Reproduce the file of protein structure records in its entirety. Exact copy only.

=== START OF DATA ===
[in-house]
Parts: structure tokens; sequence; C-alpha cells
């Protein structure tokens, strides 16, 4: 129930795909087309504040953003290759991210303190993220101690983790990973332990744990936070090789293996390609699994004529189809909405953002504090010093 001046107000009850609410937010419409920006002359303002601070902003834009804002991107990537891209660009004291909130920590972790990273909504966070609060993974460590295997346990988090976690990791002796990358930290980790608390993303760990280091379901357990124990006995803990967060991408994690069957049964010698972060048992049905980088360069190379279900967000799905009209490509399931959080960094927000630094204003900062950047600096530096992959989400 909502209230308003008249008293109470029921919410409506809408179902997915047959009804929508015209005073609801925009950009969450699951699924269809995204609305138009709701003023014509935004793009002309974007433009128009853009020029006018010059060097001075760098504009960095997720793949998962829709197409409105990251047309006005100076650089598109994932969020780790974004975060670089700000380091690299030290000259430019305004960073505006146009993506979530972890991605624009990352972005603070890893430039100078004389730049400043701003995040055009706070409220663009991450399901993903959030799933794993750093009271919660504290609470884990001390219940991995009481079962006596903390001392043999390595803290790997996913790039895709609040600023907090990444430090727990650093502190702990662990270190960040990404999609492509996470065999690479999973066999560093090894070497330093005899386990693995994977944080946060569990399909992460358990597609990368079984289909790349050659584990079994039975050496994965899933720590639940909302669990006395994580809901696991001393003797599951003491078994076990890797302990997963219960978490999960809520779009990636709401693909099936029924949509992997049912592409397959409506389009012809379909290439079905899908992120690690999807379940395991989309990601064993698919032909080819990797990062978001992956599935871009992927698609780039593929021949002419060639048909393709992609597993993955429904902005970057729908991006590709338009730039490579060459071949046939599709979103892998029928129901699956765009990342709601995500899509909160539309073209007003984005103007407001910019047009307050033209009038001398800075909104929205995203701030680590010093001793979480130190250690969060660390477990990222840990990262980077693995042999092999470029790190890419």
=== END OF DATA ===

[in-house]
Parts: structure tokens; sequence; C-alpha cells
């Protein structure tokens, strides 16, 4: 129930795909087309504040953003290759991210303190993220101690983790990973332990744990936070090789293996390609699994004529189809909405953002504090010093 001046107000009850609410937010419409920006002359303002601070902003834009804002991107990537891209660009004291909130920590972790990273909504966070609060993974460590295997346990988090976690990791002796990358930290980790608390993303760990280091379901357990124990006995803990967060991408994690069957049964010698972060048992049905980088360069190379279900967000799905009209490509399931959080960094927000630094204003900062950047600096530096992959989400 909502209230308003008249008293109470029921919410409506809408179902997915047959009804929508015209005073609801925009950009969450699951699924269809995204609305138009709701003023014509935004793009002309974007433009128009853009020029006018010059060097001075760098504009960095997720793949998962829709197409409105990251047309006005100076650089598109994932969020780790974004975060670089700000380091690299030290000259430019305004960073505006146009993506979530972890991605624009990352972005603070890893430039100078004389730049400043701003995040055009706070409220663009991450399901993903959030799933794993750093009271919660504290609470884990001390219940991995009481079962006596903390001392043999390595803290790997996913790039895709609040600023907090990444430090727990650093502190702990662990270190960040990404999609492509996470065999690479999973066999560093090894070497330093005899386990693995994977944080946060569990399909992460358990597609990368079984289909790349050659584990079994039975050496994965899933720590639940909302669990006395994580809901696991001393003797599951003491078994076990890797302990997963219960978490999960809520779009990636709401693909099936029924949509992997049912592409397959409506389009012809379909290439079905899908992120690690999807379940395991989309990601064993698919032909080819990797990062978001992956599935871009992927698609780039593929021949002419060639048909393709992609597993993955429904902005970057729908991006590709338009730039490579060459071949046939599709979103892998029928129901699956765009990342709601995500899509909160539309073209007003984005103007407001910019047009307050033209009038001398800075909104929205995203701030680590010093001793979480130190250690969060660390477990990222840990990262980077693995042999092999470029790190890419």